encrampish - To cramp, hamper; after words like impoverish. ~ Sir James Murray's New English Dictionary, 1901

boutefeu - Literally "to set fire." An incendiary, firebrand, agitator; from French. ~ C. A. M. Fennell's Stanford Dictionary of Anglicised Words and Phrases, 1892

swacker - Something huge; a bulky and robust person. Figuratively, a great lie. ~ Rev. Robert Forby's Vocabulary of East Anglia, 1830

cold coffee - Misfortune; sometimes varied to "cold gruel." Sea [slang]. ~ John Hotten's Slang Dictionary, 1887

A hoax, a trumpery affair; Oxford University. . . An unpleasant return or snub for a proffered kindness. ~ John Farmer's Slang and Its Analogues, 1891

mought - This old [past tense] of "may," now obsolete in England, has been retained in the South, and is very common in all parts of the Union. Until of late years, its use was mainly confined to . . . people in the interior of the New England states. Latterly, however, a spirit of change appears to have revived the popularity of this form. In North Carolina, "perhaps" is almost invariably rendered "it mought be." ~ John Farmer's Americanisms Old and New, 1889

Frequently heard in the South, where the negroes use it almost exclusively. Derived from the ancient verb mowe - the ancestor of may and corresponding to the German mochte - it was once correct. ~ M. Schele de Vere's Americanisms, 1872

byblow - An illegitimate child. ~ John Hotten's Slang Dictionary, 1887

nose-swelling - To make a person's nose swell, to make him jealous of a rival; [found in John Ray's 1678 collection of proverbs]. ~ James Halliwell's Dictionary of Archaic and Provincial Words, 1855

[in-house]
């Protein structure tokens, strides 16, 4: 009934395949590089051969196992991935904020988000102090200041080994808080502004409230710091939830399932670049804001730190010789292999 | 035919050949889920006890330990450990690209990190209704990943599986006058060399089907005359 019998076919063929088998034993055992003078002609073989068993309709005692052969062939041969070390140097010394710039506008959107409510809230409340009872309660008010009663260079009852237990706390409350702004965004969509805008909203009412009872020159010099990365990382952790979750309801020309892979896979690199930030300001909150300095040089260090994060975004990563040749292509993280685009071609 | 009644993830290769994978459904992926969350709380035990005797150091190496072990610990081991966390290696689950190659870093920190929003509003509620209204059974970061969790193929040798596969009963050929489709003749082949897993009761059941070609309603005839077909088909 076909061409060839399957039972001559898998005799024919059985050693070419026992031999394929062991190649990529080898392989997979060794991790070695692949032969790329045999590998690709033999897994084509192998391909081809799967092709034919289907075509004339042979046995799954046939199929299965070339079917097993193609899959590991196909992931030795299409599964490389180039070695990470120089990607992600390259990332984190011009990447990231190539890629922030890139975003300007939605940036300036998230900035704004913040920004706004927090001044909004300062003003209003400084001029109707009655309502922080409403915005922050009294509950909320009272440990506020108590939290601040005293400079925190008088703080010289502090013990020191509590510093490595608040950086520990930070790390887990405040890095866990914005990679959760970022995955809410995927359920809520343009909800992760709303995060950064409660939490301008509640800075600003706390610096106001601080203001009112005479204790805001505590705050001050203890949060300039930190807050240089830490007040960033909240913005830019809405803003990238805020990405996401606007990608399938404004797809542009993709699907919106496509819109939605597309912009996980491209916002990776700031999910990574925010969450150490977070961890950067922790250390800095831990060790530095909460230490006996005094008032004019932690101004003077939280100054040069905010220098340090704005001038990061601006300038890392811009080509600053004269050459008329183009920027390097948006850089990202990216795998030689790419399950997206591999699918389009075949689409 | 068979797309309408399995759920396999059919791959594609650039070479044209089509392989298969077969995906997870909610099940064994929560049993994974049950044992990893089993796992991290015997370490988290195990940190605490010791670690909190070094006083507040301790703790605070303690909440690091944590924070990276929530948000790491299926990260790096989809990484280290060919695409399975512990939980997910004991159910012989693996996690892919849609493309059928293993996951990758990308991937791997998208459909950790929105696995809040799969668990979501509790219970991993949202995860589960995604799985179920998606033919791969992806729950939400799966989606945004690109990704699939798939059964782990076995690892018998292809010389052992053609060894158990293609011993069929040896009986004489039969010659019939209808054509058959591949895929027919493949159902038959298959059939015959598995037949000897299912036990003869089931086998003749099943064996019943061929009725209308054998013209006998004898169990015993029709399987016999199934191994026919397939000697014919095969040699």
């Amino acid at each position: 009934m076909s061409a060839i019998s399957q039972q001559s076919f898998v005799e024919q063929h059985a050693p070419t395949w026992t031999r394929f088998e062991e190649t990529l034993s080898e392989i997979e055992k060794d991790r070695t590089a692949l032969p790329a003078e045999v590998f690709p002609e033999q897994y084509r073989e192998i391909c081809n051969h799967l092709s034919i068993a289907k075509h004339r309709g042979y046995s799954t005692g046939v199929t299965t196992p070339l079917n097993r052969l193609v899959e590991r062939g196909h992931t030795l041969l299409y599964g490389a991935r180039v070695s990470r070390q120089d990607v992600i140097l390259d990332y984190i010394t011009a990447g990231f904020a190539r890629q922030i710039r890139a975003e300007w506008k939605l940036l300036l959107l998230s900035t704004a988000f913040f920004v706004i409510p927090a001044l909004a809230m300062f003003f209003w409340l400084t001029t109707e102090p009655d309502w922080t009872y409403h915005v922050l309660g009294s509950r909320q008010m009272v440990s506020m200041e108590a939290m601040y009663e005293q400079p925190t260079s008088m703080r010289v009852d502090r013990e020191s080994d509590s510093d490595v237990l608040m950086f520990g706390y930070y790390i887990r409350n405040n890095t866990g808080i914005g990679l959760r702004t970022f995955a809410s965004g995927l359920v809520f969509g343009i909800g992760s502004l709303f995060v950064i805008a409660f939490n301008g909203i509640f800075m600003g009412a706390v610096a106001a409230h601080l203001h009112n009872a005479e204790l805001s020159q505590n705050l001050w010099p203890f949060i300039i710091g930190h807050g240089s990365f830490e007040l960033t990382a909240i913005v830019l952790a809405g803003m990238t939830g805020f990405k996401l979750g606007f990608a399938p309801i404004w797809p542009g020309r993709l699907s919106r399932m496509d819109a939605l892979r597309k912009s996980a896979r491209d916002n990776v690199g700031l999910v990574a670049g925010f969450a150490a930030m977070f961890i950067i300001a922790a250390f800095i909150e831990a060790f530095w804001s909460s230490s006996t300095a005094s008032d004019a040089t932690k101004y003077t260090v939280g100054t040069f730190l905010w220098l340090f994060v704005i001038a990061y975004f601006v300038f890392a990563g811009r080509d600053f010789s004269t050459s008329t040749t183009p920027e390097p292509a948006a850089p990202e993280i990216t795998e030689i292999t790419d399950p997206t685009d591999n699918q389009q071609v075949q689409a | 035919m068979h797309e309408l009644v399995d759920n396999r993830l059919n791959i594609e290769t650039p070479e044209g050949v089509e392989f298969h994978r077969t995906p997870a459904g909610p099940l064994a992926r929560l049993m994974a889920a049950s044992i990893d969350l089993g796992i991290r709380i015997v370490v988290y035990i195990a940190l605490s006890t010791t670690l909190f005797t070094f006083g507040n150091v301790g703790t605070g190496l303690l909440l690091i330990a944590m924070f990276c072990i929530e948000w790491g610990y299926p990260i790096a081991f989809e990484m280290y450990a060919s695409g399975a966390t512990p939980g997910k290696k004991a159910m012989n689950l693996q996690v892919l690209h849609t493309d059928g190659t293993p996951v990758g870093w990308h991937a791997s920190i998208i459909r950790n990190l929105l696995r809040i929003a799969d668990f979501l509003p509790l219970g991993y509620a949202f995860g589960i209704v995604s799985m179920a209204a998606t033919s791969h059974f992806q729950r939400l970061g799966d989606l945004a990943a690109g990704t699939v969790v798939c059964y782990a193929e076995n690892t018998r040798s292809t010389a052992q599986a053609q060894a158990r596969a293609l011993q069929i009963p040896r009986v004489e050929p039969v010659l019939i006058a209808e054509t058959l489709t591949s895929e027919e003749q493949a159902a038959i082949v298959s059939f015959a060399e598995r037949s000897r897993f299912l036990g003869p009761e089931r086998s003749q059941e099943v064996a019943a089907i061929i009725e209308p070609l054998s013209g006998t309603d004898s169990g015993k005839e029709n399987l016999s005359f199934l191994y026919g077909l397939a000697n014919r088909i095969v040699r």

To offer or pretend to do kindnesses to one, and then pass him by and do it to another. ~ Sir James Murray's New English Dictionary, 1908

hebetude - Dullness; bluntness; obtuseness; want of discernment. Hebetate, to dull, to blunt; to stupify. "The eye is hebetated." ~ Daniel Fenning's Royal English Dictionary, 1775

Hebetudinous, inclined to hebetude. Hence hebetudinosity, dullness, obtuseness. Hebetize, to make dull. [From] hebete, dull, stupid, obtuse. Adapted from Latin hebes, hebet, blunt, dull. ~ Sir James Murray's New English Dictionary, 1901

livercolour - Dark red. ~ Samuel Johnson's Dictionary of the English Language, 1755

leatherdick - A leathern pinafore such as is used by shoemakers. The acquisition of one used to be a great object of ambition with Almondbury lads. They regarded it as a kind of toga virilis. ~ Alfred Easther's Dialect of Almondbury and Huddersfield, 1883

caboodle - A noisy, rowdy place or crowd. ~ John Wilkinson's Leed's Dialect Glossary and Lore, 1924

The whole caboodle, the whole lot; supposed to be a corruption of the phrase kit and caboodle. ~ Sir James Murray's New English Dictionary, 1893

User avatar
Madeleine
Bibliomaniac
Posts: 5706
Joined: August 2008
Currently reading: "Longstone" by L J Ross
Preferred HF: Plantagenets, Victorian, crime
Location: Essex/London

Post by Madeleine » Wed September 26th, 2012, 4:13 pm

I've come across "byblow", I'm sure it was in one of Catherine Cookson's Mallen books. The time period is correct, I think, according to the source you give.
Currently reading: "Longstone" by L J Ross

User avatar
Rowan
Bibliophile
Posts: 1462
Joined: August 2008
Interest in HF: I love history, but it's boring in school. Historical fiction brings it alive for me.
Preferred HF: Iron-Age Britain, Roman Britain, Medieval Britain
Location: New Orleans
Contact:

Post by Rowan » Wed September 26th, 2012, 4:17 pm

Yes byblow is one I've seen countless times. :) Livercolour is familiar as well.

Post Reply

Return to “Chat”